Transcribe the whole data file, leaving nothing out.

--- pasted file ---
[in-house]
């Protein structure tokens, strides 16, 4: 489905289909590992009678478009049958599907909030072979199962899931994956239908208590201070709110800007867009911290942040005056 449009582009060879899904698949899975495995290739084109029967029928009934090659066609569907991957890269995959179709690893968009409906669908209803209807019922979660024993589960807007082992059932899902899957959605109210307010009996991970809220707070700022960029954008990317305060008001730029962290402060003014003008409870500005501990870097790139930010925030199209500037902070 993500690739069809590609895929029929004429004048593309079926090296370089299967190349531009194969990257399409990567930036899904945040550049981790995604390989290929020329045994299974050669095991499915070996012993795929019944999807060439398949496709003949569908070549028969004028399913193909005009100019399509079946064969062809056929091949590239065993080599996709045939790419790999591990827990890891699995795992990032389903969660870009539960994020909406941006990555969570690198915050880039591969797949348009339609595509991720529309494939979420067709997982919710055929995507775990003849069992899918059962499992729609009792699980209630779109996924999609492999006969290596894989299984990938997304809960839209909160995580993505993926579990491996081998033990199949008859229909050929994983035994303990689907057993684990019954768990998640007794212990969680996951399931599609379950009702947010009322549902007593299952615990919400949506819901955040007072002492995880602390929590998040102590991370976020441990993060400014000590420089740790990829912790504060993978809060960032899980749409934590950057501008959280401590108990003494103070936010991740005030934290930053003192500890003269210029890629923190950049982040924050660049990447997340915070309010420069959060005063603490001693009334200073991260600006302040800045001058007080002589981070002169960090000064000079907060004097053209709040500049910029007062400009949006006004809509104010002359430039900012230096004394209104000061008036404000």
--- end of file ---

[in-house]
């Protein structure tokens, strides 16, 4: 489905289909590992009678478009049958599907909030072979199962899931994956239908208590201070709110800007867009911290942040005056 449009582009060879899904698949899975495995290739084109029967029928009934090659066609569907991957890269995959179709690893968009409906669908209803209807019922979660024993589960807007082992059932899902899957959605109210307010009996991970809220707070700022960029954008990317305060008001730029962290402060003014003008409870500005501990870097790139930010925030199209500037902070 993500690739069809590609895929029929004429004048593309079926090296370089299967190349531009194969990257399409990567930036899904945040550049981790995604390989290929020329045994299974050669095991499915070996012993795929019944999807060439398949496709003949569908070549028969004028399913193909005009100019399509079946064969062809056929091949590239065993080599996709045939790419790999591990827990890891699995795992990032389903969660870009539960994020909406941006990555969570690198915050880039591969797949348009339609595509991720529309494939979420067709997982919710055929995507775990003849069992899918059962499992729609009792699980209630779109996924999609492999006969290596894989299984990938997304809960839209909160995580993505993926579990491996081998033990199949008859229909050929994983035994303990689907057993684990019954768990998640007794212990969680996951399931599609379950009702947010009322549902007593299952615990919400949506819901955040007072002492995880602390929590998040102590991370976020441990993060400014000590420089740790990829912790504060993978809060960032899980749409934590950057501008959280401590108990003494103070936010991740005030934290930053003192500890003269210029890629923190950049982040924050660049990447997340915070309010420069959060005063603490001693009334200073991260600006302040800045001058007080002589981070002169960090000064000079907060004097053209709040500049910029007062400009949006006004809509104010002359430039900012230096004394209104000061008036404000």